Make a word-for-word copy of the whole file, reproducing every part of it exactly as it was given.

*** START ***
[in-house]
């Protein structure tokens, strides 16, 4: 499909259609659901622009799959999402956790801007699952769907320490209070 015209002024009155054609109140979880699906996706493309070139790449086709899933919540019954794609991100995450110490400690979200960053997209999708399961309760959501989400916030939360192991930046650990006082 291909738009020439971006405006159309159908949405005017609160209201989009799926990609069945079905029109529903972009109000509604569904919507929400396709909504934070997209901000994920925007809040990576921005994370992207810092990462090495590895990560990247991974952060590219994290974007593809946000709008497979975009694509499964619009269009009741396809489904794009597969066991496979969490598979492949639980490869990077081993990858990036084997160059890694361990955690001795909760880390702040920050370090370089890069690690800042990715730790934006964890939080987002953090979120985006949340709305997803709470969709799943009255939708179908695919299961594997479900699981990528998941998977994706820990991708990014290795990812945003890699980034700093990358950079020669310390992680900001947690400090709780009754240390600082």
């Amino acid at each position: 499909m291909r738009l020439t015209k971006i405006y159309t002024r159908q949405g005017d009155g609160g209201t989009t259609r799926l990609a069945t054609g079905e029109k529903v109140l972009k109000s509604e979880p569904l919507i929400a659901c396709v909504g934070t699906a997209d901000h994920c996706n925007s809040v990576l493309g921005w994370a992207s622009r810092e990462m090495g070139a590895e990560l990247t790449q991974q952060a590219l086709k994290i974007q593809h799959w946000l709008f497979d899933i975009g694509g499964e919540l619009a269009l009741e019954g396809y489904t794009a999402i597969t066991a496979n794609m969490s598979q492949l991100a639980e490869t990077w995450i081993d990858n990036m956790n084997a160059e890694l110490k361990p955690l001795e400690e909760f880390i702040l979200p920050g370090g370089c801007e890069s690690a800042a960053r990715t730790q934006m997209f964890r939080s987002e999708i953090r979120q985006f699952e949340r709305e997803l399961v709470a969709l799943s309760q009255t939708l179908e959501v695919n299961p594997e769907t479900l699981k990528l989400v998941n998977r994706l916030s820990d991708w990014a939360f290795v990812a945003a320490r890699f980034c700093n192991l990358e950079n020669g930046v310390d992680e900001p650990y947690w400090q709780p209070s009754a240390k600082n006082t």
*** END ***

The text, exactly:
[in-house]
């Protein structure tokens, strides 16, 4: 499909259609659901622009799959999402956790801007699952769907320490209070 015209002024009155054609109140979880699906996706493309070139790449086709899933919540019954794609991100995450110490400690979200960053997209999708399961309760959501989400916030939360192991930046650990006082 291909738009020439971006405006159309159908949405005017609160209201989009799926990609069945079905029109529903972009109000509604569904919507929400396709909504934070997209901000994920925007809040990576921005994370992207810092990462090495590895990560990247991974952060590219994290974007593809946000709008497979975009694509499964619009269009009741396809489904794009597969066991496979969490598979492949639980490869990077081993990858990036084997160059890694361990955690001795909760880390702040920050370090370089890069690690800042990715730790934006964890939080987002953090979120985006949340709305997803709470969709799943009255939708179908695919299961594997479900699981990528998941998977994706820990991708990014290795990812945003890699980034700093990358950079020669310390992680900001947690400090709780009754240390600082």
């Amino acid at each position: 499909m291909r738009l020439t015209k971006i405006y159309t002024r159908q949405g005017d009155g609160g209201t989009t259609r799926l990609a069945t054609g079905e029109k529903v109140l972009k109000s509604e979880p569904l919507i929400a659901c396709v909504g934070t699906a997209d901000h994920c996706n925007s809040v990576l493309g921005w994370a992207s622009r810092e990462m090495g070139a590895e990560l990247t790449q991974q952060a590219l086709k994290i974007q593809h799959w946000l709008f497979d899933i975009g694509g499964e919540l619009a269009l009741e019954g396809y489904t794009a999402i597969t066991a496979n794609m969490s598979q492949l991100a639980e490869t990077w995450i081993d990858n990036m956790n084997a160059e890694l110490k361990p955690l001795e400690e909760f880390i702040l979200p920050g370090g370089c801007e890069s690690a800042a960053r990715t730790q934006m997209f964890r939080s987002e999708i953090r979120q985006f699952e949340r709305e997803l399961v709470a969709l799943s309760q009255t939708l179908e959501v695919n299961p594997e769907t479900l699981k990528l989400v998941n998977r994706l916030s820990d991708w990014a939360f290795v990812a945003a320490r890699f980034c700093n192991l990358e950079n020669g930046v310390d992680e900001p650990y947690w400090q709780p209070s009754a240390k600082n006082t």